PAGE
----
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Funeral planning

Funeral Planning

When you die, how do you want people to celebrate?

In the event of a loss of a loved one, having financial pressures can an unwanted burden to shoulder.

We help individuals and couples remove any potential burden from their families in the event of their death by planning appropriately for funerals. According to SunLife, the average cost of a funeral in the United Kingdom last year was £4,271. This cost has risen by 5% in the previous 12 months and has doubled since 2004.

Planning a funeral can be overwhelming, especially when you're grieving the death of a loved one. There are many details to take care of, from arranging funeral transport, to choosing music and readings for the service. This article will guide you through the process of planning a funeral service, making a difficult time a little bit easier.


Funeral Planning Explained

There are a number of different types of funeral that can legally take place in the UK.

The two main options you have for your funeral are essentially burial and cremation. However, within those two funeral types there are a lot of different options. For example, you can opt for a woodland burial or having your ashes scattered in a particular place. You can also opt for a variety of religious or secular services, depending on your preference. Don’t forget that many people like to have a wake or memorial service in addition to the funeral event, in order to remember the deceased in their own way. This can often be at a completely different time to the funeral and death itself.

Funeral services

Many people opt for a more conventional type of funeral. This usually consists of either a religious or secular service of some kind to commemorate the deceased, followed by either burial or cremation.

If you’re opting for a religious service, this will normally be run by a religious leader such as a priest, vicar or rabbi, within the traditions of that faith. If the deceased was a regular worshipper, the religious leader may know them already, meaning they will be able to offer a personal touch. For a secular funeral, a professional celebrant or registrar will usually run the service. They are less likely to know the deceased personally but they are often very experienced at running these services and tend to be very professional.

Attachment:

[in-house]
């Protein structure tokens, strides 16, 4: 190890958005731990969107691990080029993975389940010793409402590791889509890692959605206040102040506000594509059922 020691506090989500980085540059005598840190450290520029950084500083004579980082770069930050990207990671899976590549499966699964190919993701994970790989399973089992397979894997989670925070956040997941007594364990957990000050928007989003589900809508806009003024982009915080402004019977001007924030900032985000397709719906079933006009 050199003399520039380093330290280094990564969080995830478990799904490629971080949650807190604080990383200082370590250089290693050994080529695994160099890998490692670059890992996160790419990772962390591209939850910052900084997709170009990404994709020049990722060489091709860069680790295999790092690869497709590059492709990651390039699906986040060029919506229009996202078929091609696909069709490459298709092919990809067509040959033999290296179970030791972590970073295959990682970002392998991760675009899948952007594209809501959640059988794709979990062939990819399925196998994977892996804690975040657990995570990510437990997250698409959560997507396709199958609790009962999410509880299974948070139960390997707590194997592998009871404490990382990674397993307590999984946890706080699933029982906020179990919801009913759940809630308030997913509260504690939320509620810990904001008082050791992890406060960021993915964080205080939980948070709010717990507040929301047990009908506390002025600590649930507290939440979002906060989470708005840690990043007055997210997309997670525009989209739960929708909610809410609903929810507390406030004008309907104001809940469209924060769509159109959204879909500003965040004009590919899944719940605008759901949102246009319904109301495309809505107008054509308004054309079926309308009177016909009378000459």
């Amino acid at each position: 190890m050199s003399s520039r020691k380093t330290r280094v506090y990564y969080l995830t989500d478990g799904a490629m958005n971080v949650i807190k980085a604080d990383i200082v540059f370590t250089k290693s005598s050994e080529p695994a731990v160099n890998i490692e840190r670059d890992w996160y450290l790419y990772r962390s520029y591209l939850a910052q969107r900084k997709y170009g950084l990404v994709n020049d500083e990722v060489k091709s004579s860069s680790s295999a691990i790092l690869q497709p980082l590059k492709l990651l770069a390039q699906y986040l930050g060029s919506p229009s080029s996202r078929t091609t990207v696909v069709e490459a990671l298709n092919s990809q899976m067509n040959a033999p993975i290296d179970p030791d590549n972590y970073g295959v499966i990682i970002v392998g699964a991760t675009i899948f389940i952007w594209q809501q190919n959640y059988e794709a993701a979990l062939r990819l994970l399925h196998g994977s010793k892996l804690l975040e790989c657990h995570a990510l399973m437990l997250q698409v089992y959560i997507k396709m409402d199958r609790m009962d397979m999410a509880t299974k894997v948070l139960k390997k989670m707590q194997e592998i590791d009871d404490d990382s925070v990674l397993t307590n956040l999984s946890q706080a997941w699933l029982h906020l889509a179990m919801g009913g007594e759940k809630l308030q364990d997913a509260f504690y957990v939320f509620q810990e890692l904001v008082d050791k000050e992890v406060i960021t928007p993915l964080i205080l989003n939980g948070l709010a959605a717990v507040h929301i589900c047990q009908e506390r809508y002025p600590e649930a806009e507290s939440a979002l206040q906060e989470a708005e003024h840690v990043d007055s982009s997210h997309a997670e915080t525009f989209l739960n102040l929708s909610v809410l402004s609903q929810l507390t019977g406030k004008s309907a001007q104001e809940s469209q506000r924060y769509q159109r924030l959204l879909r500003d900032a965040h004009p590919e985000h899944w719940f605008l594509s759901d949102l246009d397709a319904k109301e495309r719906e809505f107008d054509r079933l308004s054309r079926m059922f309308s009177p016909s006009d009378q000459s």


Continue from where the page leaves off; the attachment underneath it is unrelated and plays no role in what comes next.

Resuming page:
Memorial services

Memorial services are events where the deceased is remembered. They are usually held separately from a funeral, sometimes because the body is not available. This can occur if a coroner is involved or if the body is missing, such as at sea. These can be religious or secular events and can be very similar to a funeral, but without the presence of a body.

Simple funerals

We also respect the fact that some people prefer to keep their funeral as simple as possible. We offer an option for a non-attended cremation (without visitors). Many people who donate their body to science opt for this type of funeral. It’s a cheap and simple option which many people favour out of personal modesty.

Disposal of ashes

Following cremation, you have the option of scattering ashes or keeping them. Many families choose to retain the ashes of their loved one in some kind of container, such as an urn. They may choose to scatter the ashes at a later date, once they feel ready. It’s important not to feel hurried to dispose of the ashes, and it can take time to gather the family. It’s common for the family to handle the disposal of ashes by themselves at a private informal event, without the help of a religious leader or celebrant.